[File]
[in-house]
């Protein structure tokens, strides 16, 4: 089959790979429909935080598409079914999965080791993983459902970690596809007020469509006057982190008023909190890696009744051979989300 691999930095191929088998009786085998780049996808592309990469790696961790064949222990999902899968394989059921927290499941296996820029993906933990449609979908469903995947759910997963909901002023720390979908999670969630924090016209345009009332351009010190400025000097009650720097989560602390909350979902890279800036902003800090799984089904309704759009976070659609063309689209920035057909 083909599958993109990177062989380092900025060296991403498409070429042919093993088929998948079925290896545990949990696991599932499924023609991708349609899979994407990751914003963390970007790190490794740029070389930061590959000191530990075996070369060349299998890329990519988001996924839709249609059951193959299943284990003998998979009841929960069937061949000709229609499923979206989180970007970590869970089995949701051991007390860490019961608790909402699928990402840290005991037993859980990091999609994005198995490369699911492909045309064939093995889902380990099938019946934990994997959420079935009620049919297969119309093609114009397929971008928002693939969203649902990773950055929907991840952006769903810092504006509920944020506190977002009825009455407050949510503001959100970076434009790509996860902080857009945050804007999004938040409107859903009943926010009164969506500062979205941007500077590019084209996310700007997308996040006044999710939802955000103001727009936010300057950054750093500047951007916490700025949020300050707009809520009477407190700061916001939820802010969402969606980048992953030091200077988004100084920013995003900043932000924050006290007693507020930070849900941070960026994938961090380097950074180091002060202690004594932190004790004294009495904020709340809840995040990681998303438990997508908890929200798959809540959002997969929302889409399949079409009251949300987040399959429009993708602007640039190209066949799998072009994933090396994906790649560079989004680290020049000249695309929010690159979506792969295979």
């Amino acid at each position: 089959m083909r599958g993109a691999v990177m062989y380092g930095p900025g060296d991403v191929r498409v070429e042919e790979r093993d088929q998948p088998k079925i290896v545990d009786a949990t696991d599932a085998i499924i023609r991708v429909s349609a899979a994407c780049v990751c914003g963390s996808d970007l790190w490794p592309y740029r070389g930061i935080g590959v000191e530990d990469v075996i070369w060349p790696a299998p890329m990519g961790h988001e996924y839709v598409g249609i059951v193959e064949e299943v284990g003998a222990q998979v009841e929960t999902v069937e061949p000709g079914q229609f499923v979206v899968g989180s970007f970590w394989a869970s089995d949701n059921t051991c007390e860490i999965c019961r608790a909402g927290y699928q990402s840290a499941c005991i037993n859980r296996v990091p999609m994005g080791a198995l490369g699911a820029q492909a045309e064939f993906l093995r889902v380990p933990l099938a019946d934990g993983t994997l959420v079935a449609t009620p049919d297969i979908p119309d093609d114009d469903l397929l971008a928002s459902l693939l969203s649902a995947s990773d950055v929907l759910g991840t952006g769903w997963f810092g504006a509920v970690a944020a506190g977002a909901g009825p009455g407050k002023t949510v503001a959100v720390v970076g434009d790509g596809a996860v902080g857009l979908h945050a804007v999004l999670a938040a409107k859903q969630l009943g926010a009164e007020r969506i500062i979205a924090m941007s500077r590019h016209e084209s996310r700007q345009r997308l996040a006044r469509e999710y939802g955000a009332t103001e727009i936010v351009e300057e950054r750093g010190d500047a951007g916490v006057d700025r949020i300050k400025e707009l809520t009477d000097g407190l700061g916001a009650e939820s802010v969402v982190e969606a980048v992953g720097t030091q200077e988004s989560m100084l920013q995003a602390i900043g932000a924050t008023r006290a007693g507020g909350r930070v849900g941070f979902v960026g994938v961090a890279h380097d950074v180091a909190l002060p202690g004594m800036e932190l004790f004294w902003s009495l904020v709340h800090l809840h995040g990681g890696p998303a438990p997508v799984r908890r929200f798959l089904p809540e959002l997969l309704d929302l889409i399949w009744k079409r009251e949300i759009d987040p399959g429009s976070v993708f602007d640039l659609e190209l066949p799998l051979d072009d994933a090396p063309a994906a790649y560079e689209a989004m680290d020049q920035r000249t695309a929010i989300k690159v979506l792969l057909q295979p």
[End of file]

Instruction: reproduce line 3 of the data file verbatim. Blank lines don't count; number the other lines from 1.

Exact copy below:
């Amino acid at each position: 089959m083909r599958g993109a691999v990177m062989y380092g930095p900025g060296d991403v191929r498409v070429e042919e790979r093993d088929q998948p088998k079925i290896v545990d009786a949990t696991d599932a085998i499924i023609r991708v429909s349609a899979a994407c780049v990751c914003g963390s996808d970007l790190w490794p592309y740029r070389g930061i935080g590959v000191e530990d990469v075996i070369w060349p790696a299998p890329m990519g961790h988001e996924y839709v598409g249609i059951v193959e064949e299943v284990g003998a222990q998979v009841e929960t999902v069937e061949p000709g079914q229609f499923v979206v899968g989180s970007f970590w394989a869970s089995d949701n059921t051991c007390e860490i999965c019961r608790a909402g927290y699928q990402s840290a499941c005991i037993n859980r296996v990091p999609m994005g080791a198995l490369g699911a820029q492909a045309e064939f993906l093995r889902v380990p933990l099938a019946d934990g993983t994997l959420v079935a449609t009620p049919d297969i979908p119309d093609d114009d469903l397929l971008a928002s459902l693939l969203s649902a995947s990773d950055v929907l759910g991840t952006g769903w997963f810092g504006a509920v970690a944020a506190g977002a909901g009825p009455g407050k002023t949510v503001a959100v720390v970076g434009d790509g596809a996860v902080g857009l979908h945050a804007v999004l999670a938040a409107k859903q969630l009943g926010a009164e007020r969506i500062i979205a924090m941007s500077r590019h016209e084209s996310r700007q345009r997308l996040a006044r469509e999710y939802g955000a009332t103001e727009i936010v351009e300057e950054r750093g010190d500047a951007g916490v006057d700025r949020i300050k400025e707009l809520t009477d000097g407190l700061g916001a009650e939820s802010v969402v982190e969606a980048v992953g720097t030091q200077e988004s989560m100084l920013q995003a602390i900043g932000a924050t008023r006290a007693g507020g909350r930070v849900g941070f979902v960026g994938v961090a890279h380097d950074v180091a909190l002060p202690g004594m800036e932190l004790f004294w902003s009495l904020v709340h800090l809840h995040g990681g890696p998303a438990p997508v799984r908890r929200f798959l089904p809540e959002l997969l309704d929302l889409i399949w009744k079409r009251e949300i759009d987040p399959g429009s976070v993708f602007d640039l659609e190209l066949p799998l051979d072009d994933a090396p063309a994906a790649y560079e689209a989004m680290d020049q920035r000249t695309a929010i989300k690159v979506l792969l057909q295979p």